Making golf accessible.
The NGF field staff worked with small towns and municipalities, encouraging the development of public golf. The balance of course supply shifted from 45% public to almost 60% by the end of the 1970s. While we continued to work hard at creating golf courses, this period was really about the accessibility of golf. Our burgeoning “Clubs for Kids” program to provide youth equipment grew so successful, it was eventually taken over by the PGA of America.
Creating more teachers.
NGF was very high profile during this period, and very well thought of for its advocacy and actions aimed at growing the game. With the help of the best golf instructors of the day, NGF developed model teaching methods and trained high school physical education teachers how to introduce their students to golf. We produced thousands of videos, like the TV series “How To Play Your Best Golf” with Dr. Gary Wiren. We also distributed volumes of publications. Charles Schultz even granted us royalty-free permission to use his Peanuts characters to illustrate the NGF golf rules and etiquette booklets, which were distributed in the millions.
Promoting course development.
We worked with McKinsey & Co. to develop a strategic plan for the growth of golf. A major finding was that course supply could become the limiting factor in golf’s future growth. And so, we advocated strongly for golf’s growth and the development of golf courses. The good thing is, people listened. The bad thing is, they were only partially listening. They built high-end, difficult courses, meant to sell homes, not golf. These were boom years for the game, but what goes up must come down.
Supporting the efforts of others.
When our research showed that golf participation was stalling, we updated our strategic plan. We brought McKinsey in again to help, and it became clear that what was once a “supply problem” had become a “demand problem.” If we didn’t significantly grow participation there would be trouble. As a result of our second McKinsey report, Golf 20/20 was born, helping grow the game globally while driving participation and interest in the game.
Fostering golf’s growth and vitality.
The NGF today is trusted by the biggest businesses and organizations in golf as the foremost provider of accurate and objective measures of the game’s vitality – golf’s record-keeper. This position is reflected by the breadth of our Board of Directors and our unique network of connections that spans the industry. Golf businesses from every sector rely on the NGF’s data and research to help them succeed, with expertise delivered by the world’s largest research staff dedicated to the golf business. The organization also continues to evolve and adapt, as it has throughout the years, and is expanding entrepreneurial and educational efforts in an effort to positively shape the future health of the game.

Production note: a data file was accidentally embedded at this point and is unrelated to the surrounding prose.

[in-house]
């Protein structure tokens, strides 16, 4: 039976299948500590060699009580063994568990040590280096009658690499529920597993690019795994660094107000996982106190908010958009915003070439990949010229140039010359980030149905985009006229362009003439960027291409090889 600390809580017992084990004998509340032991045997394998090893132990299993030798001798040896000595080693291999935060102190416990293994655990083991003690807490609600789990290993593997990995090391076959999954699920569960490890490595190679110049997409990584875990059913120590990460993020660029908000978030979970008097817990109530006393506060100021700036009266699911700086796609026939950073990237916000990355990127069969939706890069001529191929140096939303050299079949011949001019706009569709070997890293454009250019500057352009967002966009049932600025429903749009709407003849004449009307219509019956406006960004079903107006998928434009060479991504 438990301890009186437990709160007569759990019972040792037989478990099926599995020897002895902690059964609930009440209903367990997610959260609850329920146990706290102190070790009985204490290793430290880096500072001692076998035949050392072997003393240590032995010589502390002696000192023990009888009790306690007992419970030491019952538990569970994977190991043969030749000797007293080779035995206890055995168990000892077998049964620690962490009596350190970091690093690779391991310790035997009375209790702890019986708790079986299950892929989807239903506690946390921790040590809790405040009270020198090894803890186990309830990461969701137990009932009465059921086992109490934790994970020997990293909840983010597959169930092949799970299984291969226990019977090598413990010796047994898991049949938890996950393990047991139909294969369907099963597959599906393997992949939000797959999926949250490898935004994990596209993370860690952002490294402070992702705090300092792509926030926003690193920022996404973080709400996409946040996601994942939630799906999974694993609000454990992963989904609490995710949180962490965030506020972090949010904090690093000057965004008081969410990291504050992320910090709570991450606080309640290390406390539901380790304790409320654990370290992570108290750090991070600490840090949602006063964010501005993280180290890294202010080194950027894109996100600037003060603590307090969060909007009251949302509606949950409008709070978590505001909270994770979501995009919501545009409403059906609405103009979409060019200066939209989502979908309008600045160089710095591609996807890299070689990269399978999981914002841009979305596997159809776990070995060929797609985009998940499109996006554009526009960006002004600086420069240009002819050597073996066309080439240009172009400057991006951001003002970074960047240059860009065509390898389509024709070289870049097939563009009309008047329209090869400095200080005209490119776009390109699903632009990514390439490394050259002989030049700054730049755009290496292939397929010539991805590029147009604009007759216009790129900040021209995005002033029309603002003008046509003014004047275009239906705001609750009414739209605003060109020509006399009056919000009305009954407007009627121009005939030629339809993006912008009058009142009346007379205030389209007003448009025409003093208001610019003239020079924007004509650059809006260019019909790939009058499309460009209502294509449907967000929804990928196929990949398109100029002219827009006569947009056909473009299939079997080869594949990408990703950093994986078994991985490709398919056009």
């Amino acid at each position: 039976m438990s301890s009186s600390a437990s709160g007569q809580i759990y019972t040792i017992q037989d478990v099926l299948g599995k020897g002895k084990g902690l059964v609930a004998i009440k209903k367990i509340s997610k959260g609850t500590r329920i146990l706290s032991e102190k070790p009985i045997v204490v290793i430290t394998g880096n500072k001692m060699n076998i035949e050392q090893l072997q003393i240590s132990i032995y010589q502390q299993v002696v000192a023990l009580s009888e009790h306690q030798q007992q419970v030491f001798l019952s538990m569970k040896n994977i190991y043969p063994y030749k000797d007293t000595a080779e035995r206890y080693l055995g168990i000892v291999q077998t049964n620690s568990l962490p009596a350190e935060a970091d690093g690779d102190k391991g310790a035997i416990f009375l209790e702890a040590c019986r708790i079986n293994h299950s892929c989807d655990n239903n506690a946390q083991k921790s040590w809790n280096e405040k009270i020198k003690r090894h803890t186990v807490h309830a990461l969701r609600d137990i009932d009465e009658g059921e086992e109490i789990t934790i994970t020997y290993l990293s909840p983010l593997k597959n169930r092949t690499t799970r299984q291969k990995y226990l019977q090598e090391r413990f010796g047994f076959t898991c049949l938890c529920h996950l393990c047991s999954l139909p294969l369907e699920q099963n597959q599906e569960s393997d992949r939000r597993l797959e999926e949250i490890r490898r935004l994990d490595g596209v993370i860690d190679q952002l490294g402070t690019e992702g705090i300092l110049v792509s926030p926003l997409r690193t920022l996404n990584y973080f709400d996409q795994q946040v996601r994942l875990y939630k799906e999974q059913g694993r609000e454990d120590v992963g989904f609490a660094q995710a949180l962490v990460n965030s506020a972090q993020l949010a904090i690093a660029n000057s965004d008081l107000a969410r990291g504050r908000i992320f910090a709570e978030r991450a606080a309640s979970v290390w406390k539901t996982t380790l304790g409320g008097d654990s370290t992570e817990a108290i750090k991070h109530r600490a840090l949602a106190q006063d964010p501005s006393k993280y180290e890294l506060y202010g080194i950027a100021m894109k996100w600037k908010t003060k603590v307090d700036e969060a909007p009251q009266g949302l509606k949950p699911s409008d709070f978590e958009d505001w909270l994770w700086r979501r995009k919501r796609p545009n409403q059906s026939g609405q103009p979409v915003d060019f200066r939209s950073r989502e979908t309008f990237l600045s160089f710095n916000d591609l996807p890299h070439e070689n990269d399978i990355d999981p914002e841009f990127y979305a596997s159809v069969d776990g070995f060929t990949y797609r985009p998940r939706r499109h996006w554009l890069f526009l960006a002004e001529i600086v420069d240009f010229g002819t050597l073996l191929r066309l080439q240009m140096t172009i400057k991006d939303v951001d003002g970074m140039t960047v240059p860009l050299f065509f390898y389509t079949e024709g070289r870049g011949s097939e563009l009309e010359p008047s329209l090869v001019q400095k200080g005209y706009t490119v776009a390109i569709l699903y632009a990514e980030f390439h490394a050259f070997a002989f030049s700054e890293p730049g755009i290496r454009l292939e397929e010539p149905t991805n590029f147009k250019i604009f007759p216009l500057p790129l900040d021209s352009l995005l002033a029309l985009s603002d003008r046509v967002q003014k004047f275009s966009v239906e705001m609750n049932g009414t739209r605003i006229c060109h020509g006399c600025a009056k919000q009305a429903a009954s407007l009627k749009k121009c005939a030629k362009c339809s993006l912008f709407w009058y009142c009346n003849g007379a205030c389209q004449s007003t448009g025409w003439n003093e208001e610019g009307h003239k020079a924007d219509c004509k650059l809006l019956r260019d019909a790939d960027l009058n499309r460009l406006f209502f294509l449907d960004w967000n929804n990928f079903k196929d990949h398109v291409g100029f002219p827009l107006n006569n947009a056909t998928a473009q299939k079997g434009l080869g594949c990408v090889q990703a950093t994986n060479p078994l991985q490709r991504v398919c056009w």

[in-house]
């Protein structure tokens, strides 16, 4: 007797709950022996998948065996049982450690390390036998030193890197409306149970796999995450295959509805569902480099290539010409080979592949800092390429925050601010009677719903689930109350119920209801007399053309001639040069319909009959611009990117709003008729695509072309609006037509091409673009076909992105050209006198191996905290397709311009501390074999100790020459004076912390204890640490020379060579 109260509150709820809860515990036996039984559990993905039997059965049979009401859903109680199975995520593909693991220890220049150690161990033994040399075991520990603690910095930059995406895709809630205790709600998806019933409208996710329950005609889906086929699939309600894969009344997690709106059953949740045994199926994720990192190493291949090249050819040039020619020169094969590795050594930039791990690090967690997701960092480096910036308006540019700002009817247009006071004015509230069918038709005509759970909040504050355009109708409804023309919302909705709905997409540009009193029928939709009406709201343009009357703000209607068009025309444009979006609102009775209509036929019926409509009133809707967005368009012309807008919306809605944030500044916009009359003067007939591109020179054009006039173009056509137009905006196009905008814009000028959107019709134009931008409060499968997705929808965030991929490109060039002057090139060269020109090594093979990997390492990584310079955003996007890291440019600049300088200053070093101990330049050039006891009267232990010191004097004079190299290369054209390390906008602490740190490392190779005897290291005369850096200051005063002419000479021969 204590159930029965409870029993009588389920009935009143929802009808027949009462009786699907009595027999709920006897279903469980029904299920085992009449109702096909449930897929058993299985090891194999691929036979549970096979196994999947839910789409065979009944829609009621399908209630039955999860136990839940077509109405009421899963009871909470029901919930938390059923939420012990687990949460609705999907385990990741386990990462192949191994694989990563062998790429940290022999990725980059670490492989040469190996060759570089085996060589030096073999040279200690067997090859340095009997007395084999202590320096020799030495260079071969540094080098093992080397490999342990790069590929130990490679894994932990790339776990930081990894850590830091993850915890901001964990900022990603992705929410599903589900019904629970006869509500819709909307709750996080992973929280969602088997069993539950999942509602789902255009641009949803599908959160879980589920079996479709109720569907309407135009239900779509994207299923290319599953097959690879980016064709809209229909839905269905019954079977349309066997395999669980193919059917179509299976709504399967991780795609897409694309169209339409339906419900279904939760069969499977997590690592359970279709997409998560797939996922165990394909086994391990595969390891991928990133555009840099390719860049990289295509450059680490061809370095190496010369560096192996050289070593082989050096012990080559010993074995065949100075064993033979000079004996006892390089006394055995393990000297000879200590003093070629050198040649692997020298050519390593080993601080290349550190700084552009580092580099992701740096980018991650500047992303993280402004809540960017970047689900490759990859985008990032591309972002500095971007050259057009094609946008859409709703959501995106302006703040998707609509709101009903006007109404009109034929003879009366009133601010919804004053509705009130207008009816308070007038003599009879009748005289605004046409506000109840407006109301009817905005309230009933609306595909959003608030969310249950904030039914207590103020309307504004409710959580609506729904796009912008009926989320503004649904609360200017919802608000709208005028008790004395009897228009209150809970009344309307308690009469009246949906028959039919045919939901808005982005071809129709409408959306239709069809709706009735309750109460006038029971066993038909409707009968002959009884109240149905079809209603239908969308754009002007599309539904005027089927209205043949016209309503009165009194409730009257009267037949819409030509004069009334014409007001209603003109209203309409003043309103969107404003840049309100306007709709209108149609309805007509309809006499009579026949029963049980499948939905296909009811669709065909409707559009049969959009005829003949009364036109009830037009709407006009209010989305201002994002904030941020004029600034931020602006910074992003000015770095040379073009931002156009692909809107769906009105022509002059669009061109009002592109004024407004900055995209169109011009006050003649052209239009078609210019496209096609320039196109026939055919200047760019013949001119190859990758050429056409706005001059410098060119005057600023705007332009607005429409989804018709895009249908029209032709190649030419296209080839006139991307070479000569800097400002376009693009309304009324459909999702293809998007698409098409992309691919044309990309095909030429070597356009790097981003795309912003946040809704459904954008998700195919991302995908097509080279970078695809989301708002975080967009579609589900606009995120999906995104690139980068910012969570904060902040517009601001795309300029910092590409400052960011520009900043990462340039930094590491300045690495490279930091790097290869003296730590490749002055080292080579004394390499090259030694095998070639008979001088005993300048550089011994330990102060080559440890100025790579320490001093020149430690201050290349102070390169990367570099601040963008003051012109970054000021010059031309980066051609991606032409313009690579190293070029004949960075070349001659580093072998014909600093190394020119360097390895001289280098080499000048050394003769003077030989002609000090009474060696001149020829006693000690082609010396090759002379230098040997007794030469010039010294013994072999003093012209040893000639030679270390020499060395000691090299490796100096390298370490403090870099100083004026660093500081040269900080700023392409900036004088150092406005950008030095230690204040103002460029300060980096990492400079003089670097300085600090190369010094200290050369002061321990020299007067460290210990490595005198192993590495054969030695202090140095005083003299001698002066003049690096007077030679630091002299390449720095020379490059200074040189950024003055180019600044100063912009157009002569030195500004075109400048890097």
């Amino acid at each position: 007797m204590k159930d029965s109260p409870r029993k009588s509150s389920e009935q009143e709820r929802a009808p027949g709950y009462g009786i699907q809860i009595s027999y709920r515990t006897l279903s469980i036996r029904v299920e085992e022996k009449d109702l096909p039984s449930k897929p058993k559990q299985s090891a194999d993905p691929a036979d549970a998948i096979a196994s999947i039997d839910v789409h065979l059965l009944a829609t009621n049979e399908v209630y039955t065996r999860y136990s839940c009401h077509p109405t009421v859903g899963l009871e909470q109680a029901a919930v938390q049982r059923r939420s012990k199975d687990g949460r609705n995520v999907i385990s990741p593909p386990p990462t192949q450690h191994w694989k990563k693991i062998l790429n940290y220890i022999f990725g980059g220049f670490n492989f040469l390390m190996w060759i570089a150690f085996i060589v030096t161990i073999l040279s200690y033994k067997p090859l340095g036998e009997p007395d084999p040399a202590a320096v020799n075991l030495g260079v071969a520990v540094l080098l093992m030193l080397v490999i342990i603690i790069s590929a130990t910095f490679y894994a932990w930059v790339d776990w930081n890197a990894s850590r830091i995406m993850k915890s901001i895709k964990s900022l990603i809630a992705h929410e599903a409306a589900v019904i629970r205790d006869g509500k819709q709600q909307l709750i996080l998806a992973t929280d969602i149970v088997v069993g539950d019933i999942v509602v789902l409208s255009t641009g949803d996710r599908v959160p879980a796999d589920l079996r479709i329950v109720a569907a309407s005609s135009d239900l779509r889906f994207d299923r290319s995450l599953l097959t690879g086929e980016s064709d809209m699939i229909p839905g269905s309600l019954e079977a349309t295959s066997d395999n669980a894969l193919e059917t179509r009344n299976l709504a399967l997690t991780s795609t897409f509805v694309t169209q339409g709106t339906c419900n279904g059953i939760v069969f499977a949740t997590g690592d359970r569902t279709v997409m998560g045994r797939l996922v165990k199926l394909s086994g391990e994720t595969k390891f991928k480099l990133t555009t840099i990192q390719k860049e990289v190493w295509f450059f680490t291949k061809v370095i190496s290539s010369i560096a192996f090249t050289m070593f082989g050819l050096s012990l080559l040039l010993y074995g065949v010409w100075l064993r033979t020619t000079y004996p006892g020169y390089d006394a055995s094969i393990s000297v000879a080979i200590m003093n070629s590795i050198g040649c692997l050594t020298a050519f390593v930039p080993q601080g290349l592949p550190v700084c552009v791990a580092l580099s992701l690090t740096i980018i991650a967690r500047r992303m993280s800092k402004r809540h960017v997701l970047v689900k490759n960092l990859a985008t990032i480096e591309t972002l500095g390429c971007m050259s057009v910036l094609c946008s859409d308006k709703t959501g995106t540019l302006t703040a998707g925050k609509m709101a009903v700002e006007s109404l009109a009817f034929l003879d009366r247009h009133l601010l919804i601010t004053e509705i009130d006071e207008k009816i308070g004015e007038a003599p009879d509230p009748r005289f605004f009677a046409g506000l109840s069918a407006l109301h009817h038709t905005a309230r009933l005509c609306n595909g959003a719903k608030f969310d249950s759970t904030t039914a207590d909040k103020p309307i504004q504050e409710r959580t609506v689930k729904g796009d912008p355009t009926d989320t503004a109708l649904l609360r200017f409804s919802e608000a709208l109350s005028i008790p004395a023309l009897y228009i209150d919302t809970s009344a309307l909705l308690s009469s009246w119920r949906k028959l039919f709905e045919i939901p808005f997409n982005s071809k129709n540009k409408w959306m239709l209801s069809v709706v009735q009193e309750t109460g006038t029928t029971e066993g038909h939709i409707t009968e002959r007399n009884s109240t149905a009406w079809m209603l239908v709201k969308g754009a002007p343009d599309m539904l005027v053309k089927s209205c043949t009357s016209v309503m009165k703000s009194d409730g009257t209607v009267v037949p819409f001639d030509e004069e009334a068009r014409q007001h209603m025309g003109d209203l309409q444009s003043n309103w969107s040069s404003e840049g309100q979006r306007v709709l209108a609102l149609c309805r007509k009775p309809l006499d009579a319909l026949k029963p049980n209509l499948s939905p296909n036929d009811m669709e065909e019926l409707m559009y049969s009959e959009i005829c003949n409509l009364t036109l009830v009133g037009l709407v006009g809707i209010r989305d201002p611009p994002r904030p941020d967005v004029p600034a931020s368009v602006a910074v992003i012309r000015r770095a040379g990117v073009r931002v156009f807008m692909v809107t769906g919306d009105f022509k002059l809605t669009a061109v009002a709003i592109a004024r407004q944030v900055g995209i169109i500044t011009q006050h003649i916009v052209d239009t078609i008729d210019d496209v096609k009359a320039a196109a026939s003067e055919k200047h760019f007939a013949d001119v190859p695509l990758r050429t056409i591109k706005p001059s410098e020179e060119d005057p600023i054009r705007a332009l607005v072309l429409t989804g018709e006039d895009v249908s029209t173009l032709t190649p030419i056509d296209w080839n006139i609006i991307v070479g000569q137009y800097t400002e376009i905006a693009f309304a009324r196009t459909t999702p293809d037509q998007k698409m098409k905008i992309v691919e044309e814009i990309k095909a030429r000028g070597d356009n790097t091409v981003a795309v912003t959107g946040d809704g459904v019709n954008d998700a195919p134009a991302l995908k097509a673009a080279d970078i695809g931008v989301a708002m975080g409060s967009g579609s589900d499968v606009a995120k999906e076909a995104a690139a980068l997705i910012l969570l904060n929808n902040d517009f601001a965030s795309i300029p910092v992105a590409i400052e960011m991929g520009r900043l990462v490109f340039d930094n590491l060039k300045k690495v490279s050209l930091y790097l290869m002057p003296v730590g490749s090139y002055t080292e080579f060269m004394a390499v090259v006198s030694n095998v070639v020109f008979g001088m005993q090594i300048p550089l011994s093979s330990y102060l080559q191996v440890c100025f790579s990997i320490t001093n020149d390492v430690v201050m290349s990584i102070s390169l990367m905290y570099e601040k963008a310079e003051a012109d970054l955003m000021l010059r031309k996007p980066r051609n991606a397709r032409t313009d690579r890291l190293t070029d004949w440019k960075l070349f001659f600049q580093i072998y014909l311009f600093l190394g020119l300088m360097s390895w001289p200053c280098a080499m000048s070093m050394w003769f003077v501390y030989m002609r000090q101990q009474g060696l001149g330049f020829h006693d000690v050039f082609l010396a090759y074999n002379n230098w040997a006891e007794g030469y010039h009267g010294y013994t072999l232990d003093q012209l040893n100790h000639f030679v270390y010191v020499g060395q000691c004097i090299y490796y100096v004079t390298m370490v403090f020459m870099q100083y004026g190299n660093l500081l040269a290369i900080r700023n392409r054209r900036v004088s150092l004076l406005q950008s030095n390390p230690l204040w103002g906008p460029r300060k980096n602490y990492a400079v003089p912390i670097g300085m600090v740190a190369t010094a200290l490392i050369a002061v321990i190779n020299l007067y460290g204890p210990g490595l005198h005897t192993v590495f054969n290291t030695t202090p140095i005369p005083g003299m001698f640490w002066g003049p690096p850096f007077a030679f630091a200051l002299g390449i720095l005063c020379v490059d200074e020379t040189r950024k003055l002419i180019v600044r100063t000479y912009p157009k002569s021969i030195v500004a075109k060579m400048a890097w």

The Graffis Award
The Graffis Award is named in honor of NGF’s founders, Herb and Joe Graffis, and recognizes outstanding contributions to the game and business of golf. It's been awarded, in different forms, dating back to 1970.
The first Graffis award, named in honor of brother Joe Graffis and meant to recognize excellence in golf education, was presented in 1970.
In 1977, the Herb Graffis award was added to recognize overall contributions to golf. That same year, Herb Graffis was inducted into the World Golf Hall of Fame for his extensive contributions to the business of golf and advancement of the game.
Both awards were presented annually thereafter until 1992 when the awards were combined into a single award recognizing “outstanding contributions to the game of golf.”
Past recipients of NGF’s awards include high profile golfers (Arnold Palmer, Jack Nicklaus and Patty Berg); equipment company CEOs (Karsten Solheim, Ely Callaway); golf administrators (Judy Bell, Deane Beman and Tim Finchem); and golf educators/teachers (Peggy Kirk Bell, Bob Toski).
Jerry Tarde, the highly-respected and influential editor-in-chief for Golf Digest, was the 2023 Graffis Award recipient. Other honorees in recent years include broadcaster and 26-time LPGA Tour winner Judy Rankin (2019), longtime First Tee CEO Joe Louis Barrow Jr. (2021), and longtime PGA Master Professional and Morton Golf CEO Ken Morton Sr. (2022).